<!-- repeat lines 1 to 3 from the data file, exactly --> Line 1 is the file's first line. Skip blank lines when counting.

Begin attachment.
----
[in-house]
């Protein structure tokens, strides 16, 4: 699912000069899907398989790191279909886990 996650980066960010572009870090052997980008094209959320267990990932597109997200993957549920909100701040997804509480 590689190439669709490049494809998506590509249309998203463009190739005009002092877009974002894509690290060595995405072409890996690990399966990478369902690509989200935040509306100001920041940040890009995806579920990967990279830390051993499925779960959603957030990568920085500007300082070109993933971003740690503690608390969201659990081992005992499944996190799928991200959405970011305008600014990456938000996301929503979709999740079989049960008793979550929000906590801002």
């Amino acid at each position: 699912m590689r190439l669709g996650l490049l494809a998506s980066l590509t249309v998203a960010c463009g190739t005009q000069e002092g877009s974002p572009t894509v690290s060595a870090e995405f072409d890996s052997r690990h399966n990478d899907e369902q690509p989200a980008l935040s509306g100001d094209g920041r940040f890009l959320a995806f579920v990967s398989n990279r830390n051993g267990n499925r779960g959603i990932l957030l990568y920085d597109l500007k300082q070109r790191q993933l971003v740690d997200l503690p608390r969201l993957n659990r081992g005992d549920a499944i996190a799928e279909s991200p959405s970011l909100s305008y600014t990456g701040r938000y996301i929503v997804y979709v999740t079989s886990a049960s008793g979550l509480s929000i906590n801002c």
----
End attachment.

[in-house]
């Protein structure tokens, strides 16, 4: 699912000069899907398989790191279909886990 996650980066960010572009870090052997980008094209959320267990990932597109997200993957549920909100701040997804509480 590689190439669709490049494809998506590509249309998203463009190739005009002092877009974002894509690290060595995405072409890996690990399966990478369902690509989200935040509306100001920041940040890009995806579920990967990279830390051993499925779960959603957030990568920085500007300082070109993933971003740690503690608390969201659990081992005992499944996190799928991200959405970011305008600014990456938000996301929503979709999740079989049960008793979550929000906590801002």
């Amino acid at each position: 699912m590689r190439l669709g996650l490049l494809a998506s980066l590509t249309v998203a960010c463009g190739t005009q000069e002092g877009s974002p572009t894509v690290s060595a870090e995405f072409d890996s052997r690990h399966n990478d899907e369902q690509p989200a980008l935040s509306g100001d094209g920041r940040f890009l959320a995806f579920v990967s398989n990279r830390n051993g267990n499925r779960g959603i990932l957030l990568y920085d597109l500007k300082q070109r790191q993933l971003v740690d997200l503690p608390r969201l993957n659990r081992g005992d549920a499944i996190a799928e279909s991200p959405s970011l909100s305008y600014t990456g701040r938000y996301i929503v997804y979709v999740t079989s886990a049960s008793g979550l509480s929000i906590n801002c």